This morning on my way to work the driver ahead of me sprayed windshield washer onto my car. Yes, you read that right: even though it was two car-lengths ahead of me, when the driver spritzed his windshield the spray launched over his car so far that it sprayed my windshield. I actually had to use my wipers to remove it.
|Think inside the box for spraying
This incident made me think of my adventures in using mixed-media supplies like spray inks, paints, and solvents. It seems that even the smallest bottle of spray can spritz farther than I think it will. I’ve ended up with ink or paint on my shoes, uncovered areas of my worktable and–worst of all–on parts of my artwork where it doesn’t belong.
So, going on the theory that I can’t be the only person with errant art spray syndrome, I’ve come up with a list of helpful hints for using sprays in your art.
1. Read the label. The first thing you want to know is whether your spray can be harmful to your health and what precautions to take. Many aerosol spray paints warn you to work outside or in a well-ventilated room and to wear a ventilation mask. But even on a non-toxic product, the label will reveal important information including whether it is non-toxic, how you can clean up (soap and water or solvent), whether or not the color is permanent, and so on.
2. Prepare your work area. Put a drop cloth over your worktable and–if you’re spraying a large or tall object–hang plastic on the wall behind it. If your project is fairly small, a great way to contain the spray is to spritz it inside a cardboard box.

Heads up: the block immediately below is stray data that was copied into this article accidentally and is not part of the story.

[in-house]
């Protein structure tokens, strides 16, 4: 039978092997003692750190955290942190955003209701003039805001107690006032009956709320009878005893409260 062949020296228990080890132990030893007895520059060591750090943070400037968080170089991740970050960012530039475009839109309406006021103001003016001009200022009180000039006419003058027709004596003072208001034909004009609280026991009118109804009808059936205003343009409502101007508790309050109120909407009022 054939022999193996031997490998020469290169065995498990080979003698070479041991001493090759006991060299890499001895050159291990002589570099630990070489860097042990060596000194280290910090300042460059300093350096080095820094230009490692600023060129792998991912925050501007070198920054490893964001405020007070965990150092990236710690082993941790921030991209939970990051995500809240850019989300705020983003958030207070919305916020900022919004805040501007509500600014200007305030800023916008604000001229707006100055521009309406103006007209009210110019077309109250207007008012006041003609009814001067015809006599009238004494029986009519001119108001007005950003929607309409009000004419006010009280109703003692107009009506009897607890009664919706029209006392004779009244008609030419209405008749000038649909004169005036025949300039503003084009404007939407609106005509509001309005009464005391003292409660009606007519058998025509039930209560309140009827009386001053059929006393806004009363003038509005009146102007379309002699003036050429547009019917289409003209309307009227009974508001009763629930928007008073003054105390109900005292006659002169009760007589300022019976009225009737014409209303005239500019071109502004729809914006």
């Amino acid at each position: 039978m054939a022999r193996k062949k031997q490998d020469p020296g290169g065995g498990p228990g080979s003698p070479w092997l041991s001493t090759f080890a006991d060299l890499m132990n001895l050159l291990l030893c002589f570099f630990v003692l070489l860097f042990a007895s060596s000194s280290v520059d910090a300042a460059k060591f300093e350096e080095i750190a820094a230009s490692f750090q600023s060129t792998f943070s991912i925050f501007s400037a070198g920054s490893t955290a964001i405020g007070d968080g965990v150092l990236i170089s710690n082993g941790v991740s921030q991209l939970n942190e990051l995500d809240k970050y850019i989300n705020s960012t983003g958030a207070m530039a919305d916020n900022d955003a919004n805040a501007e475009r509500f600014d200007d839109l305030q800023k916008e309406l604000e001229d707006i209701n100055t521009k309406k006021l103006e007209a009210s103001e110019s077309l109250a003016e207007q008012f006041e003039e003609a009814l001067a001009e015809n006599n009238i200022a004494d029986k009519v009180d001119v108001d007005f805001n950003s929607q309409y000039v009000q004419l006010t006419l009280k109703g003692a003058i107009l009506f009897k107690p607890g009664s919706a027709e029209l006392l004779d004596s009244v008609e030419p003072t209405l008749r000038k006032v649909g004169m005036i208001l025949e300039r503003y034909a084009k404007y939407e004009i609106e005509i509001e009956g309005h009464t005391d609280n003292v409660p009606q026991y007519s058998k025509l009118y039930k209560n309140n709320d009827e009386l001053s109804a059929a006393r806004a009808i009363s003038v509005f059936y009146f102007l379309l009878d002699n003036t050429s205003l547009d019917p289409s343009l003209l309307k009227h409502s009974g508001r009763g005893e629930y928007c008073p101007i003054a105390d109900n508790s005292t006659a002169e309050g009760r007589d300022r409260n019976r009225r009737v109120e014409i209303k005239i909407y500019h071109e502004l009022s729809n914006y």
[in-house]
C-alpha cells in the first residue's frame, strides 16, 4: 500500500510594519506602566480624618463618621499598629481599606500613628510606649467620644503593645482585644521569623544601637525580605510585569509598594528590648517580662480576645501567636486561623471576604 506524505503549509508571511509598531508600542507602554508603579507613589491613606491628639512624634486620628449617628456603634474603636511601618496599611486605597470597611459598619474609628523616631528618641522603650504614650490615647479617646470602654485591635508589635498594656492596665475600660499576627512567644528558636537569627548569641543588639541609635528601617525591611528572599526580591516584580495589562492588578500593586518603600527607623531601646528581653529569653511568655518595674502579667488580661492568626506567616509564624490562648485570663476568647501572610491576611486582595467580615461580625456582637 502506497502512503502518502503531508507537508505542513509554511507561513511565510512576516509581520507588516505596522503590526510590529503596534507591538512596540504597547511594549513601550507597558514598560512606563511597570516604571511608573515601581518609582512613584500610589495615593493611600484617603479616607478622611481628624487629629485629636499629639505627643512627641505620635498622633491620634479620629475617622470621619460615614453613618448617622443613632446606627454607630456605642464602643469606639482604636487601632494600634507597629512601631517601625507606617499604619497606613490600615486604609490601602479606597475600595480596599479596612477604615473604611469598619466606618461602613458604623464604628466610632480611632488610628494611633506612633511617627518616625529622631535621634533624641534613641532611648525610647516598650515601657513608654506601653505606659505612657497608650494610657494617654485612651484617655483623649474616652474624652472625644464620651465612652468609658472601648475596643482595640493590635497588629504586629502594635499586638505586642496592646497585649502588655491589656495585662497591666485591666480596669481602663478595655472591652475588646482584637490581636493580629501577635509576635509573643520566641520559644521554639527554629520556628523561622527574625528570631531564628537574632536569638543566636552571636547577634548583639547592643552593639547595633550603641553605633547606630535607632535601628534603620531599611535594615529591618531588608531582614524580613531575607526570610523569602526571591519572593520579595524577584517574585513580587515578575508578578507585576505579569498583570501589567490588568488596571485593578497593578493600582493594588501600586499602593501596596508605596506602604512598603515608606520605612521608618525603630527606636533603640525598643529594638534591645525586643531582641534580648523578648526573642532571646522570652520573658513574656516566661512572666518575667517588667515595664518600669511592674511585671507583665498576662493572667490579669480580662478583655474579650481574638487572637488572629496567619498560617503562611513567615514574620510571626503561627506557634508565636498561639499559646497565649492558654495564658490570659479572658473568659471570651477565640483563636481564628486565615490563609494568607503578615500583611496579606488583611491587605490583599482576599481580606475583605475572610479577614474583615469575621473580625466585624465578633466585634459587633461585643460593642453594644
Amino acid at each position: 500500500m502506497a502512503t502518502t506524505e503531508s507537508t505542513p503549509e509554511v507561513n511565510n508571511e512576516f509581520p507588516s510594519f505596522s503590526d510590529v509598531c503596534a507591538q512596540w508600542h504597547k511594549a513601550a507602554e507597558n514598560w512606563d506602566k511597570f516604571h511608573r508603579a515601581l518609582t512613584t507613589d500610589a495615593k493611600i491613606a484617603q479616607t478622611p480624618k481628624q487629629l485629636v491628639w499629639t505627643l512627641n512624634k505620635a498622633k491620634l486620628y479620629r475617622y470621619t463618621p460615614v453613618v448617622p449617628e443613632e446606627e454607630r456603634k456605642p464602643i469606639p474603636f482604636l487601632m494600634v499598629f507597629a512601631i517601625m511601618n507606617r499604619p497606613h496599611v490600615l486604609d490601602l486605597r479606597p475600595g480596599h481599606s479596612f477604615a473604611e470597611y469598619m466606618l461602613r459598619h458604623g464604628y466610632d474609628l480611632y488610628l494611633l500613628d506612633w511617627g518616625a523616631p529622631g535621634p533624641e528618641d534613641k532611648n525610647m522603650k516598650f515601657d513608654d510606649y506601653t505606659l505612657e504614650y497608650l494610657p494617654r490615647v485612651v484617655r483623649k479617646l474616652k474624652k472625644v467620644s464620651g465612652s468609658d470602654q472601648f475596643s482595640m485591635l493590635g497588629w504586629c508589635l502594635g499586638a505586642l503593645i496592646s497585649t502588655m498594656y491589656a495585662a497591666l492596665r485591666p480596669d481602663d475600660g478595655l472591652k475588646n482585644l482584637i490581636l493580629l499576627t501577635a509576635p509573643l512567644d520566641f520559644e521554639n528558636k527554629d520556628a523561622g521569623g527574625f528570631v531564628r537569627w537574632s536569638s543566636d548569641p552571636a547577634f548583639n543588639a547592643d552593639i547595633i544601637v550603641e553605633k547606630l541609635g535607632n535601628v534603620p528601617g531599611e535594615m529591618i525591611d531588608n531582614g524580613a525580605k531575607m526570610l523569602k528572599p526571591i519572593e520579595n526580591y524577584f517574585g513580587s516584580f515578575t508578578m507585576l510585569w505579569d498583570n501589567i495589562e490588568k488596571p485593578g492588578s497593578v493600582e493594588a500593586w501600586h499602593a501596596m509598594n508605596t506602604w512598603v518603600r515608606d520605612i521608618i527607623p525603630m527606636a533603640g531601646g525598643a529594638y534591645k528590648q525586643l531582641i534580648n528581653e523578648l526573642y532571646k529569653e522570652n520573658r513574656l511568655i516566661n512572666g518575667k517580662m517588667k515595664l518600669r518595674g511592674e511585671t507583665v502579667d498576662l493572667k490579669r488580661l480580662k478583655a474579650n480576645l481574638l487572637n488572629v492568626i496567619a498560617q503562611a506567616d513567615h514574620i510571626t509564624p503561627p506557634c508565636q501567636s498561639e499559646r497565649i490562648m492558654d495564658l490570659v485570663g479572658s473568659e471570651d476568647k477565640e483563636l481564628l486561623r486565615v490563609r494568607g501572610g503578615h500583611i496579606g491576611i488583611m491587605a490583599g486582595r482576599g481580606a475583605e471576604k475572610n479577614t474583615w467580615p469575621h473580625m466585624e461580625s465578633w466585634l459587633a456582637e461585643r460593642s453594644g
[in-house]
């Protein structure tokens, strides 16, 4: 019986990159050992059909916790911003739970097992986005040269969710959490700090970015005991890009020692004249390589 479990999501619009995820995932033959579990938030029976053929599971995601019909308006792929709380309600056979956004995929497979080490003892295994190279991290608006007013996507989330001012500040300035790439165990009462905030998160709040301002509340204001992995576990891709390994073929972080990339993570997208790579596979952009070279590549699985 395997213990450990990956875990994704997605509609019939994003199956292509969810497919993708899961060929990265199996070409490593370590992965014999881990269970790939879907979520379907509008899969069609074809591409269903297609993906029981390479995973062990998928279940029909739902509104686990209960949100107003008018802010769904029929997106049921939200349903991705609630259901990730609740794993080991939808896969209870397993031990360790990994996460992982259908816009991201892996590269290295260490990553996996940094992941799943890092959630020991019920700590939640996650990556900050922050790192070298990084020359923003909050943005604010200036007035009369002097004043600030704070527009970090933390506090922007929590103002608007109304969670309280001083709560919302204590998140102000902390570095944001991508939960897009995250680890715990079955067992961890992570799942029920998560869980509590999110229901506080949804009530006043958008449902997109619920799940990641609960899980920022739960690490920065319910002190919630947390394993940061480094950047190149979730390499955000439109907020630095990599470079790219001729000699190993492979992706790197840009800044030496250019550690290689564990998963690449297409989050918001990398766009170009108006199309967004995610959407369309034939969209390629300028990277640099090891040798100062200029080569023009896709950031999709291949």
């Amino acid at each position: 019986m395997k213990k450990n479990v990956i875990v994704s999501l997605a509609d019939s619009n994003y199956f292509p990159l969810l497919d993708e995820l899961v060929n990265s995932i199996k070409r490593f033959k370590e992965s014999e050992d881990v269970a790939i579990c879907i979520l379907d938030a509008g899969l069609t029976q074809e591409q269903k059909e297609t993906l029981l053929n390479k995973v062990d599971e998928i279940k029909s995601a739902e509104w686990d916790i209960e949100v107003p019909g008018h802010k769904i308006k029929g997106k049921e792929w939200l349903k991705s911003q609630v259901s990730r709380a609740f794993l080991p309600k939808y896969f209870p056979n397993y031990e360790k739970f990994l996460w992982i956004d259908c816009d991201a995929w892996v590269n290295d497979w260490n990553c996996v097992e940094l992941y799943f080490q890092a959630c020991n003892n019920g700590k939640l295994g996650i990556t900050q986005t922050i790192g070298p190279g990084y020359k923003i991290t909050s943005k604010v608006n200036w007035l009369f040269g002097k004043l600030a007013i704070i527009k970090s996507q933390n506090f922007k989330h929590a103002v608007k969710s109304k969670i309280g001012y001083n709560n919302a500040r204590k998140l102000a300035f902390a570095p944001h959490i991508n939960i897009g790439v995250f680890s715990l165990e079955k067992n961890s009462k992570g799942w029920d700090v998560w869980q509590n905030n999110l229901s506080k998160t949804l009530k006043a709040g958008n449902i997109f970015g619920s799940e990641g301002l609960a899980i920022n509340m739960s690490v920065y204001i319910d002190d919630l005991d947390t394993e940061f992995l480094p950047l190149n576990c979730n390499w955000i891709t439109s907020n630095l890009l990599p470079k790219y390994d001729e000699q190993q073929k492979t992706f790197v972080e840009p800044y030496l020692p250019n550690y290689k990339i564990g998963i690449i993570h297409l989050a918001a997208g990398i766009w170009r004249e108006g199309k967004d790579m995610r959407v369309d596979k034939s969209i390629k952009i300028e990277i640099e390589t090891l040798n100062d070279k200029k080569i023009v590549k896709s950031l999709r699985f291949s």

3. Protect yourself. Wear old clothes and shoes, an apron or smock, and plastic gloves. (I know a certain editor who spray painted in the summer wearing sandals and ended up with “stenciled” feet.)
|Dylusions Ink Spray spritzed over an art stencil
by Julie Fei-Fan Balzer. Dylusions works well
on porous surfaces and blends with other colors.
4. Protect the art.
When you’re spraying over an art stencil, in particular, you need to be careful the overspray doesn’t go beyond the edges of the stencil–unless you want it to. Masking off the area around the stencils with paper or plastic and low-tack painter’s tape will usually do the trick.
Also, it helps to practice spraying before you address your “real” piece of art. Press the pump quickly, slowly, and from close and far away to see how far the spray goes, whether you get a fine mist or droplets, and so on. You can use this practice substrate over and over again, then cut it up or use it as a background.
Sprays are one of my favorite mixed-media supplies. I try as many types as I can, and my new favorite is Dylusions Ink Spray from Ranger. It’s especially made for porous surfaces and blends with other colors. We have Dylusions Ink Spray in a range of yummy colors in the Cloth Paper Scissors Shop, so you can try them all now.
P.S. What’s your favorite way of containing your art spray? Leave your tip below.